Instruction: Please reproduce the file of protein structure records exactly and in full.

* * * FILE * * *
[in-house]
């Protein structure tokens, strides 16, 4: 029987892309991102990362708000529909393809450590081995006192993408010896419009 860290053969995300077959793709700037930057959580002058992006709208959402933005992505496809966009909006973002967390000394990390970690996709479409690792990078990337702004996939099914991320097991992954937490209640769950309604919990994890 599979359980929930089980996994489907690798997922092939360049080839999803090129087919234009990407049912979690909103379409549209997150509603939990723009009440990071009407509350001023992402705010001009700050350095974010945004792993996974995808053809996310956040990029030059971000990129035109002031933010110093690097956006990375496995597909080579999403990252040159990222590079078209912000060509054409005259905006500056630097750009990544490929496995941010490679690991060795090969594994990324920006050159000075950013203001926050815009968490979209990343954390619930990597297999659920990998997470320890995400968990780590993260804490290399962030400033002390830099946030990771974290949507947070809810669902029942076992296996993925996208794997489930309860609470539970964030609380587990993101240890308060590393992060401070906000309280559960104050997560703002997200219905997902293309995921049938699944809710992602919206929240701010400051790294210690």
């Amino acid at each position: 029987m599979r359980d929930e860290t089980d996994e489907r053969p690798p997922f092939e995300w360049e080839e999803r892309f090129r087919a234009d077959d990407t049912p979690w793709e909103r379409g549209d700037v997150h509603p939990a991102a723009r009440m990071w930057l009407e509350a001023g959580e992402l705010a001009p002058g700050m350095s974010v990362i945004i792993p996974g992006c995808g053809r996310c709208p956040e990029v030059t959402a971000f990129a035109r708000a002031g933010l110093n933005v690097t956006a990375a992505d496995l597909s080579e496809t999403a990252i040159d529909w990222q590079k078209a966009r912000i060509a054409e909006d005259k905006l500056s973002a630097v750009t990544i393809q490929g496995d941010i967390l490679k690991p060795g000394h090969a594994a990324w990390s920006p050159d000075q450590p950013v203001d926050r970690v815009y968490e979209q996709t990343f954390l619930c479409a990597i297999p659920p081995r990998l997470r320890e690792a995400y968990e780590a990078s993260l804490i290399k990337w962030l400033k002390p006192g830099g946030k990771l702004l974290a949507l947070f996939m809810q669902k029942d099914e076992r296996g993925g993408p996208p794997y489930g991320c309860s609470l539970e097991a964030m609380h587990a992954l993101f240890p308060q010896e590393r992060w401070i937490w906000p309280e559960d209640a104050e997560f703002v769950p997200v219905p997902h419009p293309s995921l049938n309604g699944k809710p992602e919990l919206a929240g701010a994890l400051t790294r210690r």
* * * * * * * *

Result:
[in-house]
């Protein structure tokens, strides 16, 4: 029987892309991102990362708000529909393809450590081995006192993408010896419009 860290053969995300077959793709700037930057959580002058992006709208959402933005992505496809966009909006973002967390000394990390970690996709479409690792990078990337702004996939099914991320097991992954937490209640769950309604919990994890 599979359980929930089980996994489907690798997922092939360049080839999803090129087919234009990407049912979690909103379409549209997150509603939990723009009440990071009407509350001023992402705010001009700050350095974010945004792993996974995808053809996310956040990029030059971000990129035109002031933010110093690097956006990375496995597909080579999403990252040159990222590079078209912000060509054409005259905006500056630097750009990544490929496995941010490679690991060795090969594994990324920006050159000075950013203001926050815009968490979209990343954390619930990597297999659920990998997470320890995400968990780590993260804490290399962030400033002390830099946030990771974290949507947070809810669902029942076992296996993925996208794997489930309860609470539970964030609380587990993101240890308060590393992060401070906000309280559960104050997560703002997200219905997902293309995921049938699944809710992602919206929240701010400051790294210690």
């Amino acid at each position: 029987m599979r359980d929930e860290t089980d996994e489907r053969p690798p997922f092939e995300w360049e080839e999803r892309f090129r087919a234009d077959d990407t049912p979690w793709e909103r379409g549209d700037v997150h509603p939990a991102a723009r009440m990071w930057l009407e509350a001023g959580e992402l705010a001009p002058g700050m350095s974010v990362i945004i792993p996974g992006c995808g053809r996310c709208p956040e990029v030059t959402a971000f990129a035109r708000a002031g933010l110093n933005v690097t956006a990375a992505d496995l597909s080579e496809t999403a990252i040159d529909w990222q590079k078209a966009r912000i060509a054409e909006d005259k905006l500056s973002a630097v750009t990544i393809q490929g496995d941010i967390l490679k690991p060795g000394h090969a594994a990324w990390s920006p050159d000075q450590p950013v203001d926050r970690v815009y968490e979209q996709t990343f954390l619930c479409a990597i297999p659920p081995r990998l997470r320890e690792a995400y968990e780590a990078s993260l804490i290399k990337w962030l400033k002390p006192g830099g946030k990771l702004l974290a949507l947070f996939m809810q669902k029942d099914e076992r296996g993925g993408p996208p794997y489930g991320c309860s609470l539970e097991a964030m609380h587990a992954l993101f240890p308060q010896e590393r992060w401070i937490w906000p309280e559960d209640a104050e997560f703002v769950p997200v219905p997902h419009p293309s995921l049938n309604g699944k809710p992602e919990l919206a929240g701010a994890l400051t790294r210690r």